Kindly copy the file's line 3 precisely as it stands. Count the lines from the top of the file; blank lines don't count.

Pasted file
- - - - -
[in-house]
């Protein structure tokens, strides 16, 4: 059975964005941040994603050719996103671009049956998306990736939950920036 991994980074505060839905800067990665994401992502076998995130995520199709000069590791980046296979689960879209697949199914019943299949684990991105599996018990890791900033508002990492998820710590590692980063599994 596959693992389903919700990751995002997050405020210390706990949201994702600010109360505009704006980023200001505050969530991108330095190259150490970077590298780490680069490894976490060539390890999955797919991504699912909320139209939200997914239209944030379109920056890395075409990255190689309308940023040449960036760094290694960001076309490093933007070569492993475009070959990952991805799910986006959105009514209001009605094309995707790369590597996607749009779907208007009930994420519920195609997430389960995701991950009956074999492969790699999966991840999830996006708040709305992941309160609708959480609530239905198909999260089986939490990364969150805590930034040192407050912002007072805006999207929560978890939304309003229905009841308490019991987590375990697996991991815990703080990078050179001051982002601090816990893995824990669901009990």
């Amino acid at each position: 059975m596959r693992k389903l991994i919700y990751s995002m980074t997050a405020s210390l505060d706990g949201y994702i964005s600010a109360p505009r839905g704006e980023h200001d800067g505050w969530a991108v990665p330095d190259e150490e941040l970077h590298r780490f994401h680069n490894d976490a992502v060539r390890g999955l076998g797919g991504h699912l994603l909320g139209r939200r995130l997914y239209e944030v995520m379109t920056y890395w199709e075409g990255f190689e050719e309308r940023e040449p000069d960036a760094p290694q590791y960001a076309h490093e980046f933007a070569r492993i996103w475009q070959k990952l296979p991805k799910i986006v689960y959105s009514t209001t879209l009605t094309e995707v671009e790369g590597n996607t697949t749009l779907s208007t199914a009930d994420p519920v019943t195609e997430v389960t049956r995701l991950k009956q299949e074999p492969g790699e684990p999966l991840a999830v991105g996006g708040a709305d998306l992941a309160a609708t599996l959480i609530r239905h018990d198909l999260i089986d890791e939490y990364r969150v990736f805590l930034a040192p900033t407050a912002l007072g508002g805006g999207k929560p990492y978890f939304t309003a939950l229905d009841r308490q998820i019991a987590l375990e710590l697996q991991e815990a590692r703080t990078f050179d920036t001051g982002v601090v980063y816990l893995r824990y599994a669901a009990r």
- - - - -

């Amino acid at each position: 059975m596959r693992k389903l991994i919700y990751s995002m980074t997050a405020s210390l505060d706990g949201y994702i964005s600010a109360p505009r839905g704006e980023h200001d800067g505050w969530a991108v990665p330095d190259e150490e941040l970077h590298r780490f994401h680069n490894d976490a992502v060539r390890g999955l076998g797919g991504h699912l994603l909320g139209r939200r995130l997914y239209e944030v995520m379109t920056y890395w199709e075409g990255f190689e050719e309308r940023e040449p000069d960036a760094p290694q590791y960001a076309h490093e980046f933007a070569r492993i996103w475009q070959k990952l296979p991805k799910i986006v689960y959105s009514t209001t879209l009605t094309e995707v671009e790369g590597n996607t697949t749009l779907s208007t199914a009930d994420p519920v019943t195609e997430v389960t049956r995701l991950k009956q299949e074999p492969g790699e684990p999966l991840a999830v991105g996006g708040a709305d998306l992941a309160a609708t599996l959480i609530r239905h018990d198909l999260i089986d890791e939490y990364r969150v990736f805590l930034a040192p900033t407050a912002l007072g508002g805006g999207k929560p990492y978890f939304t309003a939950l229905d009841r308490q998820i019991a987590l375990e710590l697996q991991e815990a590692r703080t990078f050179d920036t001051g982002v601090v980063y816990l893995r824990y599994a669901a009990r």